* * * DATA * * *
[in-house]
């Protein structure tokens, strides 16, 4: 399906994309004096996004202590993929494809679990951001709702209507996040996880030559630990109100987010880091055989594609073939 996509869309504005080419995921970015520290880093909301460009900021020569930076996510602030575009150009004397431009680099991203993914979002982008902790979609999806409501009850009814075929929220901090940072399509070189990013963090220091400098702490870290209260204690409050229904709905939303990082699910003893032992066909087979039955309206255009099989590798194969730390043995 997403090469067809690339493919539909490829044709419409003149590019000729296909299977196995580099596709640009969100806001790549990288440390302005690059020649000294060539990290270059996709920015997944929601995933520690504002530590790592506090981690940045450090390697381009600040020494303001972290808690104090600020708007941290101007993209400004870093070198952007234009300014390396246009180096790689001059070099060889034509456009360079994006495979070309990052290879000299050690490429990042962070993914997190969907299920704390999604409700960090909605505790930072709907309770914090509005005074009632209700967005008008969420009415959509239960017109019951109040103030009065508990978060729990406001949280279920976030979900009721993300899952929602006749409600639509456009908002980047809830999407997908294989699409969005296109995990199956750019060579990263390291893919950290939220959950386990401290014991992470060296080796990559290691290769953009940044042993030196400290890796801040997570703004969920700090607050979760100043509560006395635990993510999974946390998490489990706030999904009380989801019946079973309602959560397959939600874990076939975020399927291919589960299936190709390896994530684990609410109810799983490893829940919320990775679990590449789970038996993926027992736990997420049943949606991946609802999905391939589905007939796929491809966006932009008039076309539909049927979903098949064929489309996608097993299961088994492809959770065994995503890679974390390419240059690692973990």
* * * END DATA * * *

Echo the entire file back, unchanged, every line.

[in-house]
């Protein structure tokens, strides 16, 4: 399906994309004096996004202590993929494809679990951001709702209507996040996880030559630990109100987010880091055989594609073939 996509869309504005080419995921970015520290880093909301460009900021020569930076996510602030575009150009004397431009680099991203993914979002982008902790979609999806409501009850009814075929929220901090940072399509070189990013963090220091400098702490870290209260204690409050229904709905939303990082699910003893032992066909087979039955309206255009099989590798194969730390043995 997403090469067809690339493919539909490829044709419409003149590019000729296909299977196995580099596709640009969100806001790549990288440390302005690059020649000294060539990290270059996709920015997944929601995933520690504002530590790592506090981690940045450090390697381009600040020494303001972290808690104090600020708007941290101007993209400004870093070198952007234009300014390396246009180096790689001059070099060889034509456009360079994006495979070309990052290879000299050690490429990042962070993914997190969907299920704390999604409700960090909605505790930072709907309770914090509005005074009632209700967005008008969420009415959509239960017109019951109040103030009065508990978060729990406001949280279920976030979900009721993300899952929602006749409600639509456009908002980047809830999407997908294989699409969005296109995990199956750019060579990263390291893919950290939220959950386990401290014991992470060296080796990559290691290769953009940044042993030196400290890796801040997570703004969920700090607050979760100043509560006395635990993510999974946390998490489990706030999904009380989801019946079973309602959560397959939600874990076939975020399927291919589960299936190709390896994530684990609410109810799983490893829940919320990775679990590449789970038996993926027992736990997420049943949606991946609802999905391939589905007939796929491809966006932009008039076309539909049927979903098949064929489309996608097993299961088994492809959770065994995503890679974390390419240059690692973990």